Run blocking: Good drive blocker despite his height, getting low and pushing back the line. Strong enough to turn his man inside or outside. Leans forward too far on the move, which causes him to lose his balance and struggle to do more than get a hand on his target - but most times that's all he needs to do at his size against linebackers and safeties.
Pulling/trapping: Lacks the footwork to pull or trap effectively. Inconsistent at sustaining on the second level, but usually gets a hand on a linebacker and safety when on the move. Has a tough time adjusting to fast-closing defenders.
Initial Quickness: Average quickness into kick slide and set in pass protection for a big right tackle. Drives off the ball well but is a bit slow and can be out-quicked by ends and tackles off the snap.
Downfield: Height and average footwork make him lumber in space, but gives good effort to hit multiple targets. Will join a play 10-15 yards downfield to push the pile forward. Should dominate smaller players in space, but his lack of body control allows them to avoid or get off blocks too consistently.
Intangibles: Experienced, durable, intelligent lineman. Plays with great effort and a nasty attitude, and is a vocal leader on and off the field.
196. Jamar Wall - Decent size for a corner but a little slow (does have above average quickness) but still good value where he was picked, also has faced some of the best competition a college receiver can by facing Crabtree in practice and Dez on game days. Has 9 picks for his career at TT so he can get his hands on some balls and will only be asked to be the 4th corner this year.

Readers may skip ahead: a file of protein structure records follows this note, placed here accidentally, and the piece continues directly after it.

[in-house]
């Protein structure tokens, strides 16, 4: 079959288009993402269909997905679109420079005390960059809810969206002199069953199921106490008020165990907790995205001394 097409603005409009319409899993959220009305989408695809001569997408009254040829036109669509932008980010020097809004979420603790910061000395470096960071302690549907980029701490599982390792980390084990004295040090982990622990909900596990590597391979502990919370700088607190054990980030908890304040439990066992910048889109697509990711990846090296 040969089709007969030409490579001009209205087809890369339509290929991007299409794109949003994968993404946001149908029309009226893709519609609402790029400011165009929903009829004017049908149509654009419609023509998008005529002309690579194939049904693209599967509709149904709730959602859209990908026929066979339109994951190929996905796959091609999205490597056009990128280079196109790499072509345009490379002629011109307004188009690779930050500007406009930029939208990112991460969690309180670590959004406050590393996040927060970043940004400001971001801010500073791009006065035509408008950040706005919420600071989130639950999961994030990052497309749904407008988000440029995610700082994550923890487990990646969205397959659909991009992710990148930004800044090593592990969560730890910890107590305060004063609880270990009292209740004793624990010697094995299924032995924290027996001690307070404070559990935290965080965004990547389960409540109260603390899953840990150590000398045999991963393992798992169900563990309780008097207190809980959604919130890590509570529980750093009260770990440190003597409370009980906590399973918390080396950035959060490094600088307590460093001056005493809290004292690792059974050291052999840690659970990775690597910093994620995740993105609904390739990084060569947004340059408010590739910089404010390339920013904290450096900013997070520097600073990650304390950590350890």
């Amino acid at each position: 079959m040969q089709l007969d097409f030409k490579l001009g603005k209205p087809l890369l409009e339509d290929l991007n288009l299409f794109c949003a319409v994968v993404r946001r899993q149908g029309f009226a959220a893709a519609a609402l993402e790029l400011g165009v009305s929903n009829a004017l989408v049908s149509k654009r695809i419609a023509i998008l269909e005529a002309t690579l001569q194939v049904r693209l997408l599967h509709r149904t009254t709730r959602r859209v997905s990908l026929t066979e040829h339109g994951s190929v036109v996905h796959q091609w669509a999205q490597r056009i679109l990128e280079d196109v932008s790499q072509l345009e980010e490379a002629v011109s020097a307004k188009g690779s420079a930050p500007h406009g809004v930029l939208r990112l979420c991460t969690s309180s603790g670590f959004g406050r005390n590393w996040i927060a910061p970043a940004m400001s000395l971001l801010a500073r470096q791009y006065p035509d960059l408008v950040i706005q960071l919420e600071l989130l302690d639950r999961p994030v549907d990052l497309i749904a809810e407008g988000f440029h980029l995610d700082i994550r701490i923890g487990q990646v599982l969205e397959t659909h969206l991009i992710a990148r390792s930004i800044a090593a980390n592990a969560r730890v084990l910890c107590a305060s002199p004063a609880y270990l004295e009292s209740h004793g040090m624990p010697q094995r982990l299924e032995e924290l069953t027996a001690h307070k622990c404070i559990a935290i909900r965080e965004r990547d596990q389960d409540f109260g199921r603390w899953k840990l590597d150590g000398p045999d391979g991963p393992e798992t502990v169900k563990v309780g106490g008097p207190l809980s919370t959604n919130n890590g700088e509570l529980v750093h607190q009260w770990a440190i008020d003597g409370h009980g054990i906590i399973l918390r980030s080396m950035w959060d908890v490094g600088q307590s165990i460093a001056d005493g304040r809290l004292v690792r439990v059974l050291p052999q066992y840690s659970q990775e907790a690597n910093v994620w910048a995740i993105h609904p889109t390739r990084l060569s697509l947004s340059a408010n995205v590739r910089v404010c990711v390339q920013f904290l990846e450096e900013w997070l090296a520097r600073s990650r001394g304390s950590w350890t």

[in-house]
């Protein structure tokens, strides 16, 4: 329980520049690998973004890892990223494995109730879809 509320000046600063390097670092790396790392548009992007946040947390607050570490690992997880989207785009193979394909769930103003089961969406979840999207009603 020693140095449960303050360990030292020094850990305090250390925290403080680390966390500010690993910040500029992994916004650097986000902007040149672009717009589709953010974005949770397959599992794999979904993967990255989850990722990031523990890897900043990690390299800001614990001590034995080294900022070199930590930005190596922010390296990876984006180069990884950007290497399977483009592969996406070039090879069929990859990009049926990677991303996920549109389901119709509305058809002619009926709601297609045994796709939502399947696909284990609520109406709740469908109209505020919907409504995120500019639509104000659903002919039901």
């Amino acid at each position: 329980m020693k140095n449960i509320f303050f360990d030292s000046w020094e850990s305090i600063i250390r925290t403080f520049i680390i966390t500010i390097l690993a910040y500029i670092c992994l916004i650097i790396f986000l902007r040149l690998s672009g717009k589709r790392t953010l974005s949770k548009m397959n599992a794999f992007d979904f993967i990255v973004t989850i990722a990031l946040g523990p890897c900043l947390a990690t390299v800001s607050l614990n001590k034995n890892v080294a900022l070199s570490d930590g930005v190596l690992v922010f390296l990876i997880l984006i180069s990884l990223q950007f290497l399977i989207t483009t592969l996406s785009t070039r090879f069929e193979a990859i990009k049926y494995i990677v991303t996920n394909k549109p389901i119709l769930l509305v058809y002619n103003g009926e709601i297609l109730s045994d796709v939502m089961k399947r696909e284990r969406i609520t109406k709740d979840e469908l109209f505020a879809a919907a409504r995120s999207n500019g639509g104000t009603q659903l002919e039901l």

Read & React: Reads the body language and routes of receivers. Gets too aggressive, biting on pump fakes and double moves, but rarely is fooled twice. Attacks running plays to his side. Gets to other receivers when a teammate loses track of them.
Man Coverage: Coverage skills made opponents wary of throwing at Wall. Usually plays off in press-bail coverage, but he has the long arms and strong arms to be physical with receivers coming off the line. Good backpedal -- stays low and quick. Capable of sticking to his man in coverage on any route. Will be out-muscled downfield by larger receivers. Offenses try to take advantage of his lack of height in the red zone, but he has the vertical to compete against taller receivers.
Zone Coverage: Was left on an island in Tech
234. Sean Lissemore - This DT in college is projected to be a DE in our 3-4, has good size, Great speed (4.83 40) and is very productive. He gives 110% on every play and is a disruptive force.
Thick, raw-boned street brawler who is naturally strong and a bit nasty. Does not look all that athletic but can move. Plays better than his athletic numbers and has some room to grow. Penetrates unless double-teamed, and is a good bull rusher. Stalemates OGs his size. Good motor. Pile maker.
Not all that big for an interior D-line candidate. ... Has a little upside but will never be more than a journeyman. ... Work ethic and speed gives him a chance.
From CBS Sports.
Impressed scouts at their recent Pro Day. The 6-3, 297-pounder was twice timed in the low 4.8s in the 40-yard dash, 4.27 in the short shuttle and a 7.57 in the 3-cone drill. He also showed good explosiveness with a 30-inch vertical jump, 9-3 broad jump and lifting the bar 26 times. Lissemore is hardly a workout warrior. He earned first team all-conference honors with 66 tackles, 14 tackles for loss, 6.5 sacks and two interceptions as a senior. He also stood out at the Texas vs. Nation practices. Lissemore has already gained the interest of several clubs
http://tribeathletics.com/files/fb/2009/video/d.html - must have quicktime to watch the william and mary defensive highlights.
Overall with the pickups we got from this draft we can see there is a lot of talent throughout it and many good prospects and as Raf says we need at least 4 to hit which I will put money on 3 of them right now. Of course there are other ways they could have gone but they got good value with their picks as well as got some good players.
Change any minds?
I have a thought on why they chose Young, he has his limitations but he is also the most NFL ready in terms of technique and starts under his belt that we could have gotten at that round and even though his ceiling is much less than some others out there he could be the only one they thought that has a chance to immediately help churn the roster